Are we being tracked by MoviePass?

Since the modern age of breakthroughs in science and technology, some people have been rather suspicious of the government’s intention for quite some time now. This is evidently elucidated in the phrase “Big Brother”, who is supposedly watching and spying on our every move. “Big Brother” also commonly refers to the seemingly authoritarian regime as some believe that the government is more involved in our lives than it seems with the help of surveillance ubiquitously. Nonetheless, recent news reveals the actual antagonist in this dynamic that, much to everyone’s surprise, is a movie app. This revelation was disclosed by Mitch Lowe, the CEO of MoviePass, a week earlier. He allegedly spilled the beans about the way the app could track the client’s whereabouts, before and after a movie.

During an Entertainment Finance Forum, Lowe played a part as a keynote speaker, who, interestingly enough, named the title of the speech as, “Data is the New Oil: How will MoviePass Monetize it?”. From the self-explanatory title, it is no wonder that he subsequently took pride in the substantial amount of data and information on clients’ locations even after they have left the theatre. From Lowe’s responses, it seems that the reason for such actions lies in the profit motive, attributable to capitalism, the great motivator.

In another interview that took place over six months ago, Lowe explained his main intentions in retaining this information. He mentioned the possibility of transforming a movie night into a long line of business transactions. In short, with the information on places that the clients’ frequently visit, MoviePass could attempt to promote package deals involving those places in the sale of movie tickets since they now have the statistical evidence of potential patrons.

“The second thing we’re going to do with data… is we think going to the movies is a centerpiece for a lot of other transactions. You know, going to dinner, getting drinks, taking Uber, and we’re going to be working with local merchants around the theaters, and around the malls to drive more people to those businesses. And take a share to drive transactions,” Lowe coherently articulated in the same interview.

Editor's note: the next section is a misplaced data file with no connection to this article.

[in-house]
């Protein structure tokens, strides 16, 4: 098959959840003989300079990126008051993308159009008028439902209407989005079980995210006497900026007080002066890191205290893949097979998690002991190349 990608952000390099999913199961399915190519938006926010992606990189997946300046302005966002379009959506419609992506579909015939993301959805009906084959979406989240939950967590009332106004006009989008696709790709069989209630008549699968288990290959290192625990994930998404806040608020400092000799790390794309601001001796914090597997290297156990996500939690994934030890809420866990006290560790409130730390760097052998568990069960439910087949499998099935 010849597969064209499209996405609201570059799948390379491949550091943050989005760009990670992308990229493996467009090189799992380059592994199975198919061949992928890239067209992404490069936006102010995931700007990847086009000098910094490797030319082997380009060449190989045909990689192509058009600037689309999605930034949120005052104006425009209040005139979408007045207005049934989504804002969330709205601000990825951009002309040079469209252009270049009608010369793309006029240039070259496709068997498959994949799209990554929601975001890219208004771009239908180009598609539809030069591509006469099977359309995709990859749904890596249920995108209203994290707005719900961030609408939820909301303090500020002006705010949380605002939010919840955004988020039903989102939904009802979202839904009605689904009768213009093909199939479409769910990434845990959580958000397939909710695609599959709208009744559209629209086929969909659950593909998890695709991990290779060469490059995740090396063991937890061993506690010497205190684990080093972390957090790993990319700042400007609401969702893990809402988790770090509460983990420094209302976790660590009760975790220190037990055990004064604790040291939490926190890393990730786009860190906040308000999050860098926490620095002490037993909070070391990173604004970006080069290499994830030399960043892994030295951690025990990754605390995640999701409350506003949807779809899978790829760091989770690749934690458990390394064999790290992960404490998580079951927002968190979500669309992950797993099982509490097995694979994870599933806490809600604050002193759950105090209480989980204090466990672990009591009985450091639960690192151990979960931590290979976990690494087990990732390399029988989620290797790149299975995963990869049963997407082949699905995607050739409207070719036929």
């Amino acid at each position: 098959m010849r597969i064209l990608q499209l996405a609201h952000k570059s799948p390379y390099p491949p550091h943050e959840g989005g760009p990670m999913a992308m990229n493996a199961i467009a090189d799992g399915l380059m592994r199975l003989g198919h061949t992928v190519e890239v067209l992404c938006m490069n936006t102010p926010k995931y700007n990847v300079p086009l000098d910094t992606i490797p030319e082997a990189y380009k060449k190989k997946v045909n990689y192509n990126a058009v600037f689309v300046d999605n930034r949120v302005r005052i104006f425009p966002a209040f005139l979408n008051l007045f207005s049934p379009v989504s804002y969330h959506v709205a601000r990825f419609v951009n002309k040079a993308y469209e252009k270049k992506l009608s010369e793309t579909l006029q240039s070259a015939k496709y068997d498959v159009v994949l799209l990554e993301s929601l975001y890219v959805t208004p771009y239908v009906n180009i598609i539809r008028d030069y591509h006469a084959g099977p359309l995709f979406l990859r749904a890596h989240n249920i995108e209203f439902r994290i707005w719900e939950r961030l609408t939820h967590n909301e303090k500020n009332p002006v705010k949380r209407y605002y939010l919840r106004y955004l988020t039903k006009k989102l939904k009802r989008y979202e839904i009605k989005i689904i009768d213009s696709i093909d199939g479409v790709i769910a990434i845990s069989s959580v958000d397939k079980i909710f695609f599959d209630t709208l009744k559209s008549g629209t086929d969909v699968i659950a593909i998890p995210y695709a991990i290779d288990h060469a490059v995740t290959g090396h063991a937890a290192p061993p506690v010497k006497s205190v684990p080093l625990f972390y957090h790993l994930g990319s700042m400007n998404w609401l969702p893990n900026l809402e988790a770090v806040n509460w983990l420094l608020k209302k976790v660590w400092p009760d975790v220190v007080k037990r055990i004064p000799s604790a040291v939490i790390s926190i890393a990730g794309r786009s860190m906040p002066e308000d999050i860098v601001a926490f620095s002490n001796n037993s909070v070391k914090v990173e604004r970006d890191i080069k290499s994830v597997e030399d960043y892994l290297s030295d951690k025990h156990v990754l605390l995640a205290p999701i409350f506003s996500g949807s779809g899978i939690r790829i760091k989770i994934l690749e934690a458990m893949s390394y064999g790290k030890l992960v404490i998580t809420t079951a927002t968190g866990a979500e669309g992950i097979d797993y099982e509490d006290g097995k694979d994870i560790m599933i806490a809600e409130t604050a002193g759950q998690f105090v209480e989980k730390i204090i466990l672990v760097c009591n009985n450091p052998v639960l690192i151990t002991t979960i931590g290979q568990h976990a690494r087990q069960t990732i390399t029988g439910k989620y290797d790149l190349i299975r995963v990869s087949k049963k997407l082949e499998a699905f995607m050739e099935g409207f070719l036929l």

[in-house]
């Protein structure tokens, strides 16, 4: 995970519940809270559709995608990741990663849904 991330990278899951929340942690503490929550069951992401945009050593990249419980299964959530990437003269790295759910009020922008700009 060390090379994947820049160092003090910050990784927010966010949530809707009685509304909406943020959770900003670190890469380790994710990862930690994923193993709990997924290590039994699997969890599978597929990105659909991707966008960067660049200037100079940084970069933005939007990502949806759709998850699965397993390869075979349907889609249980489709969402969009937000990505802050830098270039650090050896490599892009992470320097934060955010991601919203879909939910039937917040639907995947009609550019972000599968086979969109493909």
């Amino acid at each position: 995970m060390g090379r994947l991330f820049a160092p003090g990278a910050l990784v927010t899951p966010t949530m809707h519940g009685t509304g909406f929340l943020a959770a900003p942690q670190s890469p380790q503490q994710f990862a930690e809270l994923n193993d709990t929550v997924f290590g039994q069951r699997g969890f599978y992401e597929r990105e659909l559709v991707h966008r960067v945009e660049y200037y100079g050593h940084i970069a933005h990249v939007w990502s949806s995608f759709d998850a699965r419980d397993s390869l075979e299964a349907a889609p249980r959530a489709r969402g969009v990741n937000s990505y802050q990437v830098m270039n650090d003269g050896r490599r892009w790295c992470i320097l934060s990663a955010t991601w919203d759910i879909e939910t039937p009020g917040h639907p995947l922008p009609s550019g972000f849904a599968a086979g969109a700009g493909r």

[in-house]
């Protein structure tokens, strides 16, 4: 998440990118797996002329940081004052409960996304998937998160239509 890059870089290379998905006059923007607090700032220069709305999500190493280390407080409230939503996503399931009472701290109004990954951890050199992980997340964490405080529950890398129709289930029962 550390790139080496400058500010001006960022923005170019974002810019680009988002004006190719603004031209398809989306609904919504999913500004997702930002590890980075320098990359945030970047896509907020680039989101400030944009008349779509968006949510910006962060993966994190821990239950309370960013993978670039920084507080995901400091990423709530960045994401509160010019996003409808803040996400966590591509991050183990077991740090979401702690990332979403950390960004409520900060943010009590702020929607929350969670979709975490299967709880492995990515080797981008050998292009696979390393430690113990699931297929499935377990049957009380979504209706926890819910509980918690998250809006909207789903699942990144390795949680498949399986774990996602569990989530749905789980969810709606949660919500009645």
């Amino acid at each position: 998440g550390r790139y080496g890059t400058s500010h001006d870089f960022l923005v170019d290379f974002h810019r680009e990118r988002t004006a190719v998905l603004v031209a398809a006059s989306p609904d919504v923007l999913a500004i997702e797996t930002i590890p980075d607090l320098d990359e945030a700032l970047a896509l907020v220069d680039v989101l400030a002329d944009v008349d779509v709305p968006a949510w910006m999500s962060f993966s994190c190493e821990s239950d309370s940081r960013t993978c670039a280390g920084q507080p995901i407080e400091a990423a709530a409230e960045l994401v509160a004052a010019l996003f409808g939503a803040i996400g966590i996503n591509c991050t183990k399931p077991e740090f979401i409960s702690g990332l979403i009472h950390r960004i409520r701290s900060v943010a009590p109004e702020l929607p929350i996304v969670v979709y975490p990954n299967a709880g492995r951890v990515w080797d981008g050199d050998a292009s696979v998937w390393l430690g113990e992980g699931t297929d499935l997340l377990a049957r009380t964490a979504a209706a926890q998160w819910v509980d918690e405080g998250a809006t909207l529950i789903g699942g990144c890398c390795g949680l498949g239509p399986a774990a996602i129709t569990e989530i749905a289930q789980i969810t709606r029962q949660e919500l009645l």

In the more recent interview, Lowe apparently suggests a call on commission from other businesses that are profiting from his actions, such as the dining establishments that are recommended by MoviePass. Though attempts to acquire more specifics have been made, no additional comments have been made. All we know now is that MoviePass has the intention to infiltrate the clients’ privacy in order to expand their profit margins.

Should clients be more informed about such a breach in security? Through a thorough reading of the privacy policy of MoviePass, it seems that they only ask for permission to access location once in the selection of a movie theatre. The app proceeds to explain that the need for these data is to further enhance and upgrade the service provided.

Once again, the consumers have become yet another pawn in the capitalist system. As we approach late capitalism, the measures taken by large corporations in order to maximize their profits have gotten more extreme. An unintentional error initiated by the firm could ultimately lead to the disclosure of our confidential information, without a say on our part. This is no longer a simple strategy deployed by a profit-making company, or Lowe for that matter. This is a potentially life-threatening situation that consumers should be cautious of. In this late capitalism era that the United States have come so far to achieve, no longer are things as simple as they seem. Consumers need to learn to filter the information that is presented to them as well as being more astute in performing daily tasks.

Featured Image via MoviePass

Starbucks’ Digital Flywheel Will Track Consumer Preferences Come Fall